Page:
24 December 2011

Metaphorically Thinking about Software Engineering

Please note this is a rewrite previous post that I was unhappy with.

Years ago I heard a comparison of software engineering to chemical engineering. I believe the intent of the analogy between the two fields was due to the fact that Software Engineering is a very young discipline just as Chemical Engineering was in relatively recent history, circa 1900.

Metaphors get used a lot in our industry, in Chapter 2: “Metaphors for a Richer Understanding of Software Development” of Steve McConnell’s Code Complete they are discussed in some detail.  In that chapter he cites the following:

A confusing abundance of metaphors has grown up around software development. David Gries says writing software is a science (1981). Donald Knuth says it's an art (1998). Watts Humphrey says it's a process (1989). P. J. Plauger and Kent Beck say it's like driving a car, although they draw nearly opposite conclusions (Plauger 1993, Beck 2000). Alistair Cockburn says it's a game (2002). Eric Raymond says it's like a bazaar (2000). Andy Hunt and Dave Thomas say it's like gardening. Paul Heckel says it's like filming Snow White and the Seven Dwarfs (1994). Fred Brooks says that it's like farming, hunting werewolves, or drowning with dinosaurs in a tar pit (1995). Which are the best metaphors?

I am not sure how apt the chemical engineering metaphor is either, but there are some interesting parallels.  The early chemical manufacturing process to produce sulfuric acid is called the Lead chamber process and it was invented in the mid 1700s. The process was not very well understood and was inefficient in that it required the use of expensive nitrates often from Chile which were partially lost as nitric oxide vapor, and it took over a hundred years before a way to recycle the part of nitrates was added to increase the efficiency of the process.  The discipline of chemical engineering was codified in the late 1800s when college curricula and associations for chemical engineering were created.  Over time the science of chemistry and stoichiometry advanced as did thermodynamics which made major steps forward around the same time. I am over simplifying here but eventually little understood processes that were discovered and tweaked empirically became understood and could be controlled and improved by applying the laws of science and mathematics.  Another parallel is the focus on reusable processes, in that if you are building a new plant to manufacture sulfuric acid you don’t want to design it from scratch each time.  An interesting and abstract parallel is that both disciplines have their entropies, i.e. thermodynamic vs. information. A social parallel may be the transformative effect that software is having on our lives and our society is as profound as that of industrial scale chemical production, this keyboard and almost thing I can see right now has been influenced in some way by chemical engineering.  Also what are the negative sides of these industries, what problems are we creating by the unregulated and somewhat opaque policies in regards to chemicals and what might some of the issues with software and IT be?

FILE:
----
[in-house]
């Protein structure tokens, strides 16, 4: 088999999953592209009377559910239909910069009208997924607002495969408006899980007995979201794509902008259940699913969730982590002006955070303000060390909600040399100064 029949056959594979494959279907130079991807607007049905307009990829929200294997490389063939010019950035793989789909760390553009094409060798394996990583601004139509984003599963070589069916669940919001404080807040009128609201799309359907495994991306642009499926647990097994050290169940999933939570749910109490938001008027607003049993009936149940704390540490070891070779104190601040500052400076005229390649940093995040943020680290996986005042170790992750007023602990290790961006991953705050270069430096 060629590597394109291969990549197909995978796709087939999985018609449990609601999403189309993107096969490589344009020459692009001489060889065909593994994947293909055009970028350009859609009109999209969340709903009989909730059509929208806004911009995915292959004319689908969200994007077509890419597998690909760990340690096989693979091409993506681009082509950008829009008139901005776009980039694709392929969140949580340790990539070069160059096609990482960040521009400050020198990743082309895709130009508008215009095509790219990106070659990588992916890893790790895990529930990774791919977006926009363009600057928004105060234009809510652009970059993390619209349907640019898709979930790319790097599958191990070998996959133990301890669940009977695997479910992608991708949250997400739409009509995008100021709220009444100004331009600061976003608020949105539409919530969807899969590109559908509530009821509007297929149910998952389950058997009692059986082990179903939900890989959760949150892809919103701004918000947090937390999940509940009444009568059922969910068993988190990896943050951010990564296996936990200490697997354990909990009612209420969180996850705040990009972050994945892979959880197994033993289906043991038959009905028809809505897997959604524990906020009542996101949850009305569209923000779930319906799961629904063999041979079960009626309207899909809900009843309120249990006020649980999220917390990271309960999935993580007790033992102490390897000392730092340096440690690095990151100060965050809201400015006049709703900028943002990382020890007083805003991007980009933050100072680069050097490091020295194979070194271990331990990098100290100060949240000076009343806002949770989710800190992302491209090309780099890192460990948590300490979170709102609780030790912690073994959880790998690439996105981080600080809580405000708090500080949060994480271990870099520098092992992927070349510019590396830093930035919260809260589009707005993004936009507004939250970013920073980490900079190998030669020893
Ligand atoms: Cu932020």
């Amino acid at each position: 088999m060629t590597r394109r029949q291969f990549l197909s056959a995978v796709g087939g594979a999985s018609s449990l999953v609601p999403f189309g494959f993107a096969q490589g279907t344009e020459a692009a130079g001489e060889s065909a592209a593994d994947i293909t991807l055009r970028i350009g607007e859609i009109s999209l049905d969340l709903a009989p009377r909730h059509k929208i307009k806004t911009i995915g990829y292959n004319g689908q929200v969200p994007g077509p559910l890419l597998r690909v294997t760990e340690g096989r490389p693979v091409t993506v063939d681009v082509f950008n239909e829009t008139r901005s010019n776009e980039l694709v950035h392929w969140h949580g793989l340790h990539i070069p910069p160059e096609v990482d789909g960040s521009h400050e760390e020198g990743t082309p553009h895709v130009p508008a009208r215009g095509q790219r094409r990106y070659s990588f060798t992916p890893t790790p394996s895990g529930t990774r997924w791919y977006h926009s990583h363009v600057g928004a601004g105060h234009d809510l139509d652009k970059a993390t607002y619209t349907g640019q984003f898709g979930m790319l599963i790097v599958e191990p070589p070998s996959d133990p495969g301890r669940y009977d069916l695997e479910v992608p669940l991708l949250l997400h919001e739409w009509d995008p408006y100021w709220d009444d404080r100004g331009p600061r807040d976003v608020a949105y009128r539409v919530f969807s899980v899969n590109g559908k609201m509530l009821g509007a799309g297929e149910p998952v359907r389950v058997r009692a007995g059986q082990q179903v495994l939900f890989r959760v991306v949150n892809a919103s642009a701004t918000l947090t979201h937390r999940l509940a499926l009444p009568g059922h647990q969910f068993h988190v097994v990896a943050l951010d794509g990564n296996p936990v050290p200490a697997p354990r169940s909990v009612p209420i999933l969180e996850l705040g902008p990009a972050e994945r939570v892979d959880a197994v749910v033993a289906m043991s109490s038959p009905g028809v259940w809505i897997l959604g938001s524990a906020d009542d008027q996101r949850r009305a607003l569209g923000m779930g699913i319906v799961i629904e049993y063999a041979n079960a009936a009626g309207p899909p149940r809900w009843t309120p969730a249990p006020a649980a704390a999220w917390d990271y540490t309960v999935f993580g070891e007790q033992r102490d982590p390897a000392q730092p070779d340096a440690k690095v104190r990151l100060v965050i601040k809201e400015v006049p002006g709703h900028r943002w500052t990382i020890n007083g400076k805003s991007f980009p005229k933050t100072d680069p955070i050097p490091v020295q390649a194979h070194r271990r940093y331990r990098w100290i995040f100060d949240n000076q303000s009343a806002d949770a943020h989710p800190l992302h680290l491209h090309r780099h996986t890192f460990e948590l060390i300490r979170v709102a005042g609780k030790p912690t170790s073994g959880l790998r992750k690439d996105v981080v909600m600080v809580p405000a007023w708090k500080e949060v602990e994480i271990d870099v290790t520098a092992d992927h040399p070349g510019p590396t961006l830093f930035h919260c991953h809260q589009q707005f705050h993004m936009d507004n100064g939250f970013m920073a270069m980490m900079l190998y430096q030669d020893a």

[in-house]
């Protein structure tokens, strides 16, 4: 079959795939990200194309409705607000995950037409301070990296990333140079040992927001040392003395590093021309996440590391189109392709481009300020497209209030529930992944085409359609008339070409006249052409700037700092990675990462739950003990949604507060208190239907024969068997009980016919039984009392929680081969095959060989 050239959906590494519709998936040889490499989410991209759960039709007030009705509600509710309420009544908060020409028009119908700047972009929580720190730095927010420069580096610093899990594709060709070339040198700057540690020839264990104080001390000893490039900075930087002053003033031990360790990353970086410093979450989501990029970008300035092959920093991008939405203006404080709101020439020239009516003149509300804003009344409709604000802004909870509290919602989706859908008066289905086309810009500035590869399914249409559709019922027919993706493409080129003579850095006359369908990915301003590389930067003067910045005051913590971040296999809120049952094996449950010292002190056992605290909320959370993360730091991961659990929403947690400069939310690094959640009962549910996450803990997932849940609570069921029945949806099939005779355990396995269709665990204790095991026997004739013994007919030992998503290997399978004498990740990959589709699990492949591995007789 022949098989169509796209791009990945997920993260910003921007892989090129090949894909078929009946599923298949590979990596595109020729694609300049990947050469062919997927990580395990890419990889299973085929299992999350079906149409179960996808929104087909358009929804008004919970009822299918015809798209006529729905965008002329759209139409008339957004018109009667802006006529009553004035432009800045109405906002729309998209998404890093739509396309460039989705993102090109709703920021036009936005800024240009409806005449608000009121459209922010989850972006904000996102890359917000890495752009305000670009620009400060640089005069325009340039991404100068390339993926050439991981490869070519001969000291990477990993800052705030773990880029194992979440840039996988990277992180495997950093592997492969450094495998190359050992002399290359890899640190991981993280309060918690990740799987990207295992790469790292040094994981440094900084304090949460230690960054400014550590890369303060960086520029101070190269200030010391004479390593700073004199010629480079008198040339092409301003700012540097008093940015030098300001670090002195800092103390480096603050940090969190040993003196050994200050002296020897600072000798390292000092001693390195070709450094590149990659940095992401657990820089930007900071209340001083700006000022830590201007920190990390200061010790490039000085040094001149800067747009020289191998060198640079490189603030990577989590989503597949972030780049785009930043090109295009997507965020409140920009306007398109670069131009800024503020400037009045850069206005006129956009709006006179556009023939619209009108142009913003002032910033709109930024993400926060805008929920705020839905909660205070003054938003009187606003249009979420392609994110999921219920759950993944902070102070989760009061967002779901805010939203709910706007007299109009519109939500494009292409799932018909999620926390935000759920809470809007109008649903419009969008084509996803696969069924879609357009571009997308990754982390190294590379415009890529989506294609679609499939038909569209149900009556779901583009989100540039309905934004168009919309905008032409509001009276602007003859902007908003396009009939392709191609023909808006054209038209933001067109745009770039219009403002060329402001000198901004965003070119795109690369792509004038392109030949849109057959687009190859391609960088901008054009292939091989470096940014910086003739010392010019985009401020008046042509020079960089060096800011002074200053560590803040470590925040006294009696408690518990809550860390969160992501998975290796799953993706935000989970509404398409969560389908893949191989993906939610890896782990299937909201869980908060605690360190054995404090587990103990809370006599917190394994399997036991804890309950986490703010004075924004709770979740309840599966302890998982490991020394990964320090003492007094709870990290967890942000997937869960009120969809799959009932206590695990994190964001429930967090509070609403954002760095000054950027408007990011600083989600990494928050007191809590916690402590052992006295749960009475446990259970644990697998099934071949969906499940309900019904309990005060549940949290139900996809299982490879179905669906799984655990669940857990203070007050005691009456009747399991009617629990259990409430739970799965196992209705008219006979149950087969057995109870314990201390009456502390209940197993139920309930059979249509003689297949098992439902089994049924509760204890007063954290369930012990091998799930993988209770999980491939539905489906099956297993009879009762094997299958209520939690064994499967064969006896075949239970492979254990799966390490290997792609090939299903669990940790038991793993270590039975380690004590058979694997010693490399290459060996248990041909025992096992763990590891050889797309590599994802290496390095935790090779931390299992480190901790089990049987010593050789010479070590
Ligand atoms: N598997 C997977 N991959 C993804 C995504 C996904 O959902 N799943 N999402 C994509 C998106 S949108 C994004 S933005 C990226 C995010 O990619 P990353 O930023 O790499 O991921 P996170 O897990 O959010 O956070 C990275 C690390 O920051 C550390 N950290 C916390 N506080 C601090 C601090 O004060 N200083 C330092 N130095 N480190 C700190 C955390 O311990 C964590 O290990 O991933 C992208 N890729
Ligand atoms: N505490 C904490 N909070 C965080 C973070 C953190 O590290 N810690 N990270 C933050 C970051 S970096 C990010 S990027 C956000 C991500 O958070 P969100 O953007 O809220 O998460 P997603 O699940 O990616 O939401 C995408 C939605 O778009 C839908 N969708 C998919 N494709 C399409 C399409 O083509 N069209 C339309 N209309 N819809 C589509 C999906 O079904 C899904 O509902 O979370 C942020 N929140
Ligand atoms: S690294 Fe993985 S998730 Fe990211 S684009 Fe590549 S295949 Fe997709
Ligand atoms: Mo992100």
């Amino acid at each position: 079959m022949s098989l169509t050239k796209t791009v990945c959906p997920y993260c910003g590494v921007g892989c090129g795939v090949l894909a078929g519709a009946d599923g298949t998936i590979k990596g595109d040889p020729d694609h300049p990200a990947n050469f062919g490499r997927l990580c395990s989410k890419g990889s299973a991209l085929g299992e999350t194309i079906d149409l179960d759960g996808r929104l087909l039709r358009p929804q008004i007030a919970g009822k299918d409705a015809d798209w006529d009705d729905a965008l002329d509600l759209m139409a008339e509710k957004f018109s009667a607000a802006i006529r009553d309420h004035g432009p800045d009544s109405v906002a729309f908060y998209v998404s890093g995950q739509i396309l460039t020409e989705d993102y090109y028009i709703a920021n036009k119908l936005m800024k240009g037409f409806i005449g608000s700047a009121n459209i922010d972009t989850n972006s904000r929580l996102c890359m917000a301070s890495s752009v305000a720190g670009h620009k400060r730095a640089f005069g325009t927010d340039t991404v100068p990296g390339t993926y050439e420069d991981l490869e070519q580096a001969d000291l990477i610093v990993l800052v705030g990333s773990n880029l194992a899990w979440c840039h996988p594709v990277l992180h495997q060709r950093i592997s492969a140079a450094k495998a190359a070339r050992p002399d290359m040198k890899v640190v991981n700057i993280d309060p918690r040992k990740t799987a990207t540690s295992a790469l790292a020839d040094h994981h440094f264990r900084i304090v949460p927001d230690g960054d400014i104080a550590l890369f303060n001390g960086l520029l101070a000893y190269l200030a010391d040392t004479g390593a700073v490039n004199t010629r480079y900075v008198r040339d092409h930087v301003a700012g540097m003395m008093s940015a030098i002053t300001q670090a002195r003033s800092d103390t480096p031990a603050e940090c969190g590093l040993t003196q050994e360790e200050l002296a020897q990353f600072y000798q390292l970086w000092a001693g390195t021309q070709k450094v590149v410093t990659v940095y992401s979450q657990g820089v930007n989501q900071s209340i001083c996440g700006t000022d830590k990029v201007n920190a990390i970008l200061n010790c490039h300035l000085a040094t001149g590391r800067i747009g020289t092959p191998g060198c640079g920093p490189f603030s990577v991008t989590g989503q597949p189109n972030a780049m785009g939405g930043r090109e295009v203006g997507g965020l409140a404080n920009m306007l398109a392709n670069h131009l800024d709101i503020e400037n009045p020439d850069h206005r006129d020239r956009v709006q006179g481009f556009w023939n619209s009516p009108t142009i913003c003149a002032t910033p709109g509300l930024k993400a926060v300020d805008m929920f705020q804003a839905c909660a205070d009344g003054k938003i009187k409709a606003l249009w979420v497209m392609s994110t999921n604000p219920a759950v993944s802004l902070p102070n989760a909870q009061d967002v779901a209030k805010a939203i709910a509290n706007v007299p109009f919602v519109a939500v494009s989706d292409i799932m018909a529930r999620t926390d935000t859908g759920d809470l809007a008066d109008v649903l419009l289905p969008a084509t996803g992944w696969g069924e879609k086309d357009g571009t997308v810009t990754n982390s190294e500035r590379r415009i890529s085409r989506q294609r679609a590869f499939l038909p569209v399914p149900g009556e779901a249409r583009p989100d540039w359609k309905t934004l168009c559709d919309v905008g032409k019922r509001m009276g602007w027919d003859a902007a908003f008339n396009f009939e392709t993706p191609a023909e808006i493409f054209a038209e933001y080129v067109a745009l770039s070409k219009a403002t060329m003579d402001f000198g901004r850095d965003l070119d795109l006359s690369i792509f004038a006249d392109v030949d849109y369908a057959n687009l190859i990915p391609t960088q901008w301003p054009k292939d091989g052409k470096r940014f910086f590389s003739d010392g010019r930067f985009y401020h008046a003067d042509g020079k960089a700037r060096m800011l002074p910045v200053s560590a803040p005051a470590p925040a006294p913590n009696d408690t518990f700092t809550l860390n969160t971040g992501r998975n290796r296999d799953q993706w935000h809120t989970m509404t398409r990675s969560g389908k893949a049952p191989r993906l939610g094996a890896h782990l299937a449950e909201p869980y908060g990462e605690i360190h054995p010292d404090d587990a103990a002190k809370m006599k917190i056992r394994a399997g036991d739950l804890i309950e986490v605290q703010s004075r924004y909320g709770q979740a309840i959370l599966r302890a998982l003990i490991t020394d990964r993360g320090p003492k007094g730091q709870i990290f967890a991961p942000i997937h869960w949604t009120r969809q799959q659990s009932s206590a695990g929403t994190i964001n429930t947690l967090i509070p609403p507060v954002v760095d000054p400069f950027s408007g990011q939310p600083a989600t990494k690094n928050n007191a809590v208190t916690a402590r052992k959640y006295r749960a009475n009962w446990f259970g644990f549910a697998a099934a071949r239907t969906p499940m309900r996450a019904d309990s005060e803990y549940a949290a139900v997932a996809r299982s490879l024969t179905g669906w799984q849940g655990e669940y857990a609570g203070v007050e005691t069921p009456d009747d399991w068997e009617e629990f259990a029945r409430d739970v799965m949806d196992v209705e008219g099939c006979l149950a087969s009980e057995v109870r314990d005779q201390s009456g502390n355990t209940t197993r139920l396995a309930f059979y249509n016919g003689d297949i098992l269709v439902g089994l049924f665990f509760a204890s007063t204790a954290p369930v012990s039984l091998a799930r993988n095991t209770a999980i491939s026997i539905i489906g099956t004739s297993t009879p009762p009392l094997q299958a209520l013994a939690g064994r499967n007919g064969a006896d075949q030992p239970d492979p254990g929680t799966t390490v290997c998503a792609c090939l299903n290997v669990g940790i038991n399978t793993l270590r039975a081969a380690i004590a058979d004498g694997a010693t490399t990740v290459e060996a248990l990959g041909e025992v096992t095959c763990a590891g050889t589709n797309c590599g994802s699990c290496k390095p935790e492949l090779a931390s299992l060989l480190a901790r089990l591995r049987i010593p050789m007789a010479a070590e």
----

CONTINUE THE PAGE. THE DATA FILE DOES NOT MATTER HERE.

Now admittedly there is pretty big difference between a physical chemical process or the construction of something physical like bridge and software construction.  There are obvious parallels to building things in that people have to come together to build something that is greater than what one single individual could build. And there are similarities to Chemical processes in that once you build it that you have keep it up and running and you will probably need to do maintenance and make improvements while it is operational and even in some cases take it off line or build a new one in parallel while the old one is still in production.  Also might we possibly view Computer Science and Math as related to Software Engineering as Chemistry, stoichiometry and thermodynamics are related to Chemical Engineering?

Like Donald Knuth I too think there is an artistic element to software, this idea is not incongruent with building or bridge architecture which is a process that organizes groups of people to build something beautiful. Perhaps a possible analogy for software engineering would be the construction of a bridge where we still don’t really understand all of the physics behind it or the best way to go about it. As a result when we are done it might stay up and it might not and it will probably take longer than we thought to build it.

I guess the question is it possible to create a discipline of software engineering that is as effective as the other engineering disciplines? If we use the chemical engineering metaphor, where are we in the time line of understanding the underlying science and applying it to our process? Perhaps we are at the equivalent point to the mid to late 1800s in terms of process and our understanding of the underlying science but I very much doubt the years will map linearly, it’s probably more like an exponential mapping. The elusive software engineering is probably its own entity, are our metaphors confining our thinking and hindering our ability to objectively look at this problem?

The software industry is also different from almost any other technical industry in history just in the sheer number of people who now participate in it worldwide and it seems that the barriers to enter the field can be lower than that of other engineering and scientific disciplines in regards to formal degrees.


No comments:

Post a Comment